Section of Taxation Publications

VOL. 63
NO. 3

Contents | TTL Home


Note: The following is an excerpt from the introduction to the article as published in The Tax Lawyer. Author citations have been omitted for brevity. Tax Section members may read the article in its entirety in Adobe Acrobat format.

The Regulatory Systems for Employee Benefits

Brian A. Benko*

I. Introduction

In 2000, the late Michael S. Gordon, who has been hailed as one of the architects of the Employee Retirement Income Security Act of 1974 (ERISA), wrote a piece entitled ERISA in the 21st Century. In his article, Mr. Gordon identified three issues that may affect the key assumptions underlying ERISA’s regulatory approach. The three trends were: (1) the challenges to Social Security and the traditional defined benefit system, (2) health insurance reform, and (3) the increase in ERISA litigation. He wrote that the value structure used by those who drafted ERISA was the best able to address these issues. The value structure of which he wrote was a form of functionalism—“an approach that emphasizes pragmatic rather than theoretical concerns.”

In the ten years since Mr. Gordon’s article was published, these three issues have remained generally unabated. All the while, experts have offered solutions. The particular solutions offered depend on how the issues are framed and what ends are pursued. As a consequence, experts have adopted polarizing theories of the best method to ensure retirement savings and healthcare security. Some hope for change because they believe that the current system is broken. Others, however, fear change because they believe that the system is not broken and that the solutions being offered offend the very principles on which this republic was founded. The distinction between hope and fear is driven by philosophical and political differences. Regardless of which side prevails, there is reason for hope, and none for fear, because employee benefits law, by its nature, is constantly evolving.

Employee benefits law is the compendium of responses to the human experience...

. . .

Developing a systematic explanation of employee benefits requires a several-step analysis. The first step in the analysis is to explain the historical developments of employee benefits. Part II reviews the development of employee benefits law...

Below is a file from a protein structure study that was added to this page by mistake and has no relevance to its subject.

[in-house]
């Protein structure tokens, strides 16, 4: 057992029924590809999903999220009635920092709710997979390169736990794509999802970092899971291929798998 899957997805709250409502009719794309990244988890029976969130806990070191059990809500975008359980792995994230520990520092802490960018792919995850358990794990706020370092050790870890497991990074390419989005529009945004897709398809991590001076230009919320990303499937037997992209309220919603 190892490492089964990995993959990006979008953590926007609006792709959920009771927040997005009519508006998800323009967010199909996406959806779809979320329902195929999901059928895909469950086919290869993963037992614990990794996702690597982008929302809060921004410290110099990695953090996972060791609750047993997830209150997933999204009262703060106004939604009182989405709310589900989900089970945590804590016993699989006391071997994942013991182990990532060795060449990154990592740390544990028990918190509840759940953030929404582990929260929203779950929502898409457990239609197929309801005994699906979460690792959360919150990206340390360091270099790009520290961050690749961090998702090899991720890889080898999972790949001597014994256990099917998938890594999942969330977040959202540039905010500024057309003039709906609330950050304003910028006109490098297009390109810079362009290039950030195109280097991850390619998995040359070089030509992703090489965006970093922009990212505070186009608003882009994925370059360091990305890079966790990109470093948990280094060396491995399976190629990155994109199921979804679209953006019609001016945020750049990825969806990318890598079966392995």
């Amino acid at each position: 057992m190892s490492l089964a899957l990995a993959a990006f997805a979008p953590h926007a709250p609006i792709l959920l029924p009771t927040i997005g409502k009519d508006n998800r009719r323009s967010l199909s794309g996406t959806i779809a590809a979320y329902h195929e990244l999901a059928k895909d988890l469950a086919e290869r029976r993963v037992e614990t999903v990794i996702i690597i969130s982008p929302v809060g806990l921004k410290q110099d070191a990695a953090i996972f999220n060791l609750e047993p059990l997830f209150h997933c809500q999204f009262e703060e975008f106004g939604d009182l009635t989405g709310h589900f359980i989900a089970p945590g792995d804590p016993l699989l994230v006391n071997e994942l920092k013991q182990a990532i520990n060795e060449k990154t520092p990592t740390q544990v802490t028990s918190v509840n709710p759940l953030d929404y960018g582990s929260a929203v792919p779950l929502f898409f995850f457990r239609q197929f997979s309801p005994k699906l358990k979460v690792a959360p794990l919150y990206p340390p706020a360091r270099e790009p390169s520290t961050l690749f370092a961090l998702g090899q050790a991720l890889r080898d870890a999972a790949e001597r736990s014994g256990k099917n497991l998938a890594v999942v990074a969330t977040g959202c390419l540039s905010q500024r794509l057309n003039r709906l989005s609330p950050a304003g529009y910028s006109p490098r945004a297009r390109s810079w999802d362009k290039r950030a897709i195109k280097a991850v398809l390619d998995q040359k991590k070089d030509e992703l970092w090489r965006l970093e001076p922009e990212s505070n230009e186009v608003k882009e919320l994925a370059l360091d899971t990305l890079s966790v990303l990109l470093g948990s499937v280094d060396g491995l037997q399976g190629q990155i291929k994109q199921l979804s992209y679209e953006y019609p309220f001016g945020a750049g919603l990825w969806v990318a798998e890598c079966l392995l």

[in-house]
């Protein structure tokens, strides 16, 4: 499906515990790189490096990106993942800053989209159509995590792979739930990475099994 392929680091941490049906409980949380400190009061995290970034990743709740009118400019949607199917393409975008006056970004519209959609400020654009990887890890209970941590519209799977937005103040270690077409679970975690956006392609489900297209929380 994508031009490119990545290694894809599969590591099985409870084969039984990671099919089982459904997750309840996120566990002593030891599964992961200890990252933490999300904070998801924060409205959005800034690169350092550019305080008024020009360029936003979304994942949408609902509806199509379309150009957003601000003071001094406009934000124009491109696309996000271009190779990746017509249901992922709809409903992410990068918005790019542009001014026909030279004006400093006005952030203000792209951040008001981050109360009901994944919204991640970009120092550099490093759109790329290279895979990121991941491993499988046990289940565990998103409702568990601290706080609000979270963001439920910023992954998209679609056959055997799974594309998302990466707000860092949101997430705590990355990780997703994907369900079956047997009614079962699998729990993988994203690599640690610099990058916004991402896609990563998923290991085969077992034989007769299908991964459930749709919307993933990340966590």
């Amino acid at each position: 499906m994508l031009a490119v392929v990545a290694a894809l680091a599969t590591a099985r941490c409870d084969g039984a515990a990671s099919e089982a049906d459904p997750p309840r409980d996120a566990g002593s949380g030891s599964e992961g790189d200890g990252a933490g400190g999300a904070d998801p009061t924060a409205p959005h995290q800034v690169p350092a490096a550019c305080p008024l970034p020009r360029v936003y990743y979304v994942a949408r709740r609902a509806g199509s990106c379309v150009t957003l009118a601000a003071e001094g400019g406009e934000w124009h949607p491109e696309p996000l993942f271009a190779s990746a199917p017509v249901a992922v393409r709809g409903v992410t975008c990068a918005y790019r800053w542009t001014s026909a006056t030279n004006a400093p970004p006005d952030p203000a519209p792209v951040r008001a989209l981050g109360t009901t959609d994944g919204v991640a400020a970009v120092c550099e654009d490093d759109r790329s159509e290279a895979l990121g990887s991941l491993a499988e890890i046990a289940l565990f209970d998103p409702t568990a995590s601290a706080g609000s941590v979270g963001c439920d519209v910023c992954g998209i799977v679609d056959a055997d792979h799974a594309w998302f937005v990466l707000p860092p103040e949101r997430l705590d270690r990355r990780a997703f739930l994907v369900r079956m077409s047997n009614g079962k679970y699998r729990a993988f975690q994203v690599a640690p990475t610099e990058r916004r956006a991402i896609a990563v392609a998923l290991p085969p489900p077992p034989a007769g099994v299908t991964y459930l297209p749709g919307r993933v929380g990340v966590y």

With an understanding of the historical development of employee benefits, employee benefits law can be explained as a system of laws. Part III explains the system and deems it the “overlapping system of laws.” The overlapping system of laws uses tax law and labor law to create a cohesive body of laws. All of the rules under tax law and labor law can be categorized into two types of rules: the “incentive formulation” and the “sanction formulation.” Tax law and labor law work together through the use of incentives and sanctions, fostering a system that encourages the provision of benefits and protects the rights of the actors within the system.

The explanation of the regulatory system is helpful, but the system needs to be explained in terms of how it affects the participants. Part IV explains the impact of the regulatory system on the motivations and conduct of employers, employees, and other actors in the benefits system. The regulatory system affects the relationships between the parties at two different levels: plan formation and plan operation.

In addition to explaining the effect of new laws, the regulatory system can be used to help guide the development of the law. At these two levels, the acts of Congress impact the regulatory system. Part V provides an analytical framework for using the regulatory system to help create the benefits law of tomorrow. Finally, Part VI is a brief conclusion.

This Article does not pontificate on how Congress should change the law. Nearly every article does so. What this Article offers is an explanation of the regulatory system for employee benefits as a means of understanding, and a method for analyzing, this complicated area of law.

*Associate, McDermott Will & Emery LLP, Washington, D.C.


Published by the
American Bar Association Section of Taxation
in Collaboration with the
Georgetown University Law Center


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